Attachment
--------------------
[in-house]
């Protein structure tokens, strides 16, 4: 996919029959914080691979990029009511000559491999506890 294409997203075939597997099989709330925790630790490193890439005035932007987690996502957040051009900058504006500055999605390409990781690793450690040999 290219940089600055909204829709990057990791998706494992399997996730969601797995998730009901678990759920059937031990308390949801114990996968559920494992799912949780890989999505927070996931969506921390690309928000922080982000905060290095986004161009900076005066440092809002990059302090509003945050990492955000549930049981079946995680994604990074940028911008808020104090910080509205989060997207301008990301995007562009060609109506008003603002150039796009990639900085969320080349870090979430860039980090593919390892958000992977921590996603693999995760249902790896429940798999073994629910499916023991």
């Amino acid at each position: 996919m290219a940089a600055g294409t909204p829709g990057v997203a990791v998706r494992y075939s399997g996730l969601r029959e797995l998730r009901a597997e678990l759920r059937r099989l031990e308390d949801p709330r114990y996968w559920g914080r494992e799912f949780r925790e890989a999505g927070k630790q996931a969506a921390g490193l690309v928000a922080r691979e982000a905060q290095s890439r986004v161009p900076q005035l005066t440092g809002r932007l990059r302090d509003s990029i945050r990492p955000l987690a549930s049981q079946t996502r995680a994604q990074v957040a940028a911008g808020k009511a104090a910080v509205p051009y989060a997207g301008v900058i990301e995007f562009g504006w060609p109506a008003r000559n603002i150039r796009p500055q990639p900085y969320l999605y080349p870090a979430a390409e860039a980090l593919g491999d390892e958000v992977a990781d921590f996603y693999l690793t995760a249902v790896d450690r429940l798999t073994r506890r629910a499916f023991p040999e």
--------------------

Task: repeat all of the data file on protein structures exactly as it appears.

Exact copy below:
[in-house]
């Protein structure tokens, strides 16, 4: 996919029959914080691979990029009511000559491999506890 294409997203075939597997099989709330925790630790490193890439005035932007987690996502957040051009900058504006500055999605390409990781690793450690040999 290219940089600055909204829709990057990791998706494992399997996730969601797995998730009901678990759920059937031990308390949801114990996968559920494992799912949780890989999505927070996931969506921390690309928000922080982000905060290095986004161009900076005066440092809002990059302090509003945050990492955000549930049981079946995680994604990074940028911008808020104090910080509205989060997207301008990301995007562009060609109506008003603002150039796009990639900085969320080349870090979430860039980090593919390892958000992977921590996603693999995760249902790896429940798999073994629910499916023991």
């Amino acid at each position: 996919m290219a940089a600055g294409t909204p829709g990057v997203a990791v998706r494992y075939s399997g996730l969601r029959e797995l998730r009901a597997e678990l759920r059937r099989l031990e308390d949801p709330r114990y996968w559920g914080r494992e799912f949780r925790e890989a999505g927070k630790q996931a969506a921390g490193l690309v928000a922080r691979e982000a905060q290095s890439r986004v161009p900076q005035l005066t440092g809002r932007l990059r302090d509003s990029i945050r990492p955000l987690a549930s049981q079946t996502r995680a994604q990074v957040a940028a911008g808020k009511a104090a910080v509205p051009y989060a997207g301008v900058i990301e995007f562009g504006w060609p109506a008003r000559n603002i150039r796009p500055q990639p900085y969320l999605y080349p870090a979430a390409e860039a980090l593919g491999d390892e958000v992977a990781d921590f996603y693999l690793t995760a249902v790896d450690r429940l798999t073994r506890r629910a499916f023991p040999e």